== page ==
At a certain point in the route, there is a slight hill, and I could finally see what was ahead of me.
This is what I saw behind me.
All those tiny, white dots? That river of white up ahead and behind? Those are all people. And that wasn’t even everybody. At that point in the race route, some people were already past the finish line. This was the point where the goosebumps and the tears came for me. It was amazing to see so many people from all walks of life, young and old, every color, every ethnicity, some walking because their employer sponsored a team, some walking because their families and friends have been stricken with this disease. In the end, it doesn’t matter why a person was there. Everyone was united for a common cause for a few hours that morning. That felt so very good to my heart and spirit.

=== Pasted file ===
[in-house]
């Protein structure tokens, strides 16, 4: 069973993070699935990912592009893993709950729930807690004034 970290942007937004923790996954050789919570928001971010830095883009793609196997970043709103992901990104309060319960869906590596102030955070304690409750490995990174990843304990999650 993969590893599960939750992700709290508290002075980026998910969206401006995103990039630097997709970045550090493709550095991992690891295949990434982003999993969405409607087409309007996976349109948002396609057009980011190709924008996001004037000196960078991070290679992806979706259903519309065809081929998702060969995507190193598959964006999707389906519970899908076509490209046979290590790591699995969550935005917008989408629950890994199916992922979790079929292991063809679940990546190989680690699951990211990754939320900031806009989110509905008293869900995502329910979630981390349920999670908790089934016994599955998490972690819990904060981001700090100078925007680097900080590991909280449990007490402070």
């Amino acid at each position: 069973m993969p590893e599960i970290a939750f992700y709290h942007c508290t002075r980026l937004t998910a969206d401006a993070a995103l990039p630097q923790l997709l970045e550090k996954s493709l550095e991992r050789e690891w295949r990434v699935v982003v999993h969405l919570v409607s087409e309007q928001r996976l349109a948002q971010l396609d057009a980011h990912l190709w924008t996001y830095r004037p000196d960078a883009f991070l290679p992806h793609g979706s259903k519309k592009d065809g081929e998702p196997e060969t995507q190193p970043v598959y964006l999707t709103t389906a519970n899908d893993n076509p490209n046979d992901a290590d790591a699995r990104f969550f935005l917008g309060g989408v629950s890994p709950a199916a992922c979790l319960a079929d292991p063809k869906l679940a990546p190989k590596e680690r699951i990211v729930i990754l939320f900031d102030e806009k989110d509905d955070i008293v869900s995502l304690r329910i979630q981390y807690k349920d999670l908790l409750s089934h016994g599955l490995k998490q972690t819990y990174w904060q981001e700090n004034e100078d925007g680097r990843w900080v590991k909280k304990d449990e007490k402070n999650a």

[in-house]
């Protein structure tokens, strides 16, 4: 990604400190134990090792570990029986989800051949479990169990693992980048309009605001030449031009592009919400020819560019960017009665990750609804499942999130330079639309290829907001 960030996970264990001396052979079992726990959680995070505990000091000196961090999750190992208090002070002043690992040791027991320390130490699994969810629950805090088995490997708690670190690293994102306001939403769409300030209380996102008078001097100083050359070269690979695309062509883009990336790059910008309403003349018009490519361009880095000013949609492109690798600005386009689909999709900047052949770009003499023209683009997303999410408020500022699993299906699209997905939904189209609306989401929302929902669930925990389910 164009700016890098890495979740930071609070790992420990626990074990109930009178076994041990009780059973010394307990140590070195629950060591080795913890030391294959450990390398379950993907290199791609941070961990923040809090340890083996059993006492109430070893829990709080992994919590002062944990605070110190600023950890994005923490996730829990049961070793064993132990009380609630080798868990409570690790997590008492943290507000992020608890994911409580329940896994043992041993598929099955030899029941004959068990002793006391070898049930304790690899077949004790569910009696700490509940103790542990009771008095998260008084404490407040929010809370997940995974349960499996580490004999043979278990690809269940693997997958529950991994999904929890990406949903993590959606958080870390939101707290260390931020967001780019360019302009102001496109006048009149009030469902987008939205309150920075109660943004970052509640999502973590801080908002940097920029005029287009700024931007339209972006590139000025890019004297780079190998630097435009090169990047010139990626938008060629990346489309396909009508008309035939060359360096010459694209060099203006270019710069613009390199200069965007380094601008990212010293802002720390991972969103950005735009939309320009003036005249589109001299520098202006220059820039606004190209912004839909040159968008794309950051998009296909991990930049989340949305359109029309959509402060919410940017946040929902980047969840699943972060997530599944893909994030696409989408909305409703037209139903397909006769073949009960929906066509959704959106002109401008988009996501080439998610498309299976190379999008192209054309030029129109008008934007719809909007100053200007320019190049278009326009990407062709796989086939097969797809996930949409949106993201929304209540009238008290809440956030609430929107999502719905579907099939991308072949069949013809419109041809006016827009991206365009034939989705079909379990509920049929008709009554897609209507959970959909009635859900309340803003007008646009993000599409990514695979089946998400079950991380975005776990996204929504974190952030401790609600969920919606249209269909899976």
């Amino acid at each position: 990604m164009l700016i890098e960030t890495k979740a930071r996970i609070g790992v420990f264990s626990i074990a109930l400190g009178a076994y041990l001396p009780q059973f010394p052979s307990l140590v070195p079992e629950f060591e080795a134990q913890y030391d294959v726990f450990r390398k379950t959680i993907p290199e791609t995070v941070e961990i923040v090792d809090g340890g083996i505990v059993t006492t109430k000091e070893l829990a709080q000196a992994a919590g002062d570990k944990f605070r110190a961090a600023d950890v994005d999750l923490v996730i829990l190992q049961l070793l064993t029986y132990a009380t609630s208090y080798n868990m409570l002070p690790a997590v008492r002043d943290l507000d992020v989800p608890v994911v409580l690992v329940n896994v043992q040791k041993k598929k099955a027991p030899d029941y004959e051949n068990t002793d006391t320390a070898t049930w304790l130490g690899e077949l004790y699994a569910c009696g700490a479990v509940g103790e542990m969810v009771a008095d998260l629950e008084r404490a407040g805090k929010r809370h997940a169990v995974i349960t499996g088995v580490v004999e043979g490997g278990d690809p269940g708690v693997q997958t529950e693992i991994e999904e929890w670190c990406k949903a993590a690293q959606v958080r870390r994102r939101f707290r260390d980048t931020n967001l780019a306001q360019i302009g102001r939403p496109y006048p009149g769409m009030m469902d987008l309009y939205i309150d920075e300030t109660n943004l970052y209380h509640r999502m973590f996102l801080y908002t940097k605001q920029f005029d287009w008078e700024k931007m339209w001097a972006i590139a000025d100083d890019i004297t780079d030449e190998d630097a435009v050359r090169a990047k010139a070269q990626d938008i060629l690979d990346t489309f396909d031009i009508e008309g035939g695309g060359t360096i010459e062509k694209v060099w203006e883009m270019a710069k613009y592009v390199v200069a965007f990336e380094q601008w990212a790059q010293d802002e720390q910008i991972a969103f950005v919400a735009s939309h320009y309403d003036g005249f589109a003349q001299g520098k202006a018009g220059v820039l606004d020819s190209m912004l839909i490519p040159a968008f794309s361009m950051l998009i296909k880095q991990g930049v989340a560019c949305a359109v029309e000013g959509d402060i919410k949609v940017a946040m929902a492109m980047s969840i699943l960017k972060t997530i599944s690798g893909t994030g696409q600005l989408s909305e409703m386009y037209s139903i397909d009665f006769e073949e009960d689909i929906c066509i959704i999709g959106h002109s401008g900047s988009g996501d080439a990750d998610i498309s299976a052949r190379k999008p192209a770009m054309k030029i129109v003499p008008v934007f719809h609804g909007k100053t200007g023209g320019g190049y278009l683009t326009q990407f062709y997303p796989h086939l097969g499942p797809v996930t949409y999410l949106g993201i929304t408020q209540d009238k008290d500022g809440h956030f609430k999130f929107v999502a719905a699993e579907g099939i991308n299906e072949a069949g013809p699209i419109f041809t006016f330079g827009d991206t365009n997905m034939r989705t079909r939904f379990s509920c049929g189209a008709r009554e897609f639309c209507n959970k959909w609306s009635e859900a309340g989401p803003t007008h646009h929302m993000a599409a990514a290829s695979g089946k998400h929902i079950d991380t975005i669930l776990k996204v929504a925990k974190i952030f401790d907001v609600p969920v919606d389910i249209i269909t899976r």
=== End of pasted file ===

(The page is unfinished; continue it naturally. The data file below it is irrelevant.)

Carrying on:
Four days after the Race, I got my letter from the imaging center. My mammogram showed an area of concern. I wasn’t worried, like they said, no need to at this stage. I was more bummed that I would have to make two more phone calls and schedule another appointment. My first call was to be to my regular doctor. Her nurse talked me through the whole need for the follow up. There is an area on the left side that is of some concern. It is probably just thickening tissue which happens as we get older. The radiologist just wants a clearer look at the area. She assured me that there was no need to worry. “I understand,” I told her. “The technician who did my first test told me this happens quite a bit with baseline tests, so I wasn’t too surprised about the letter.” “Oh, good,” the nurse replied. “Okay, well if you have any follow up questions, just call us. Go ahead and schedule the appointment for whenever it’s convenient for you. This is not an emergency, so don’t worry.”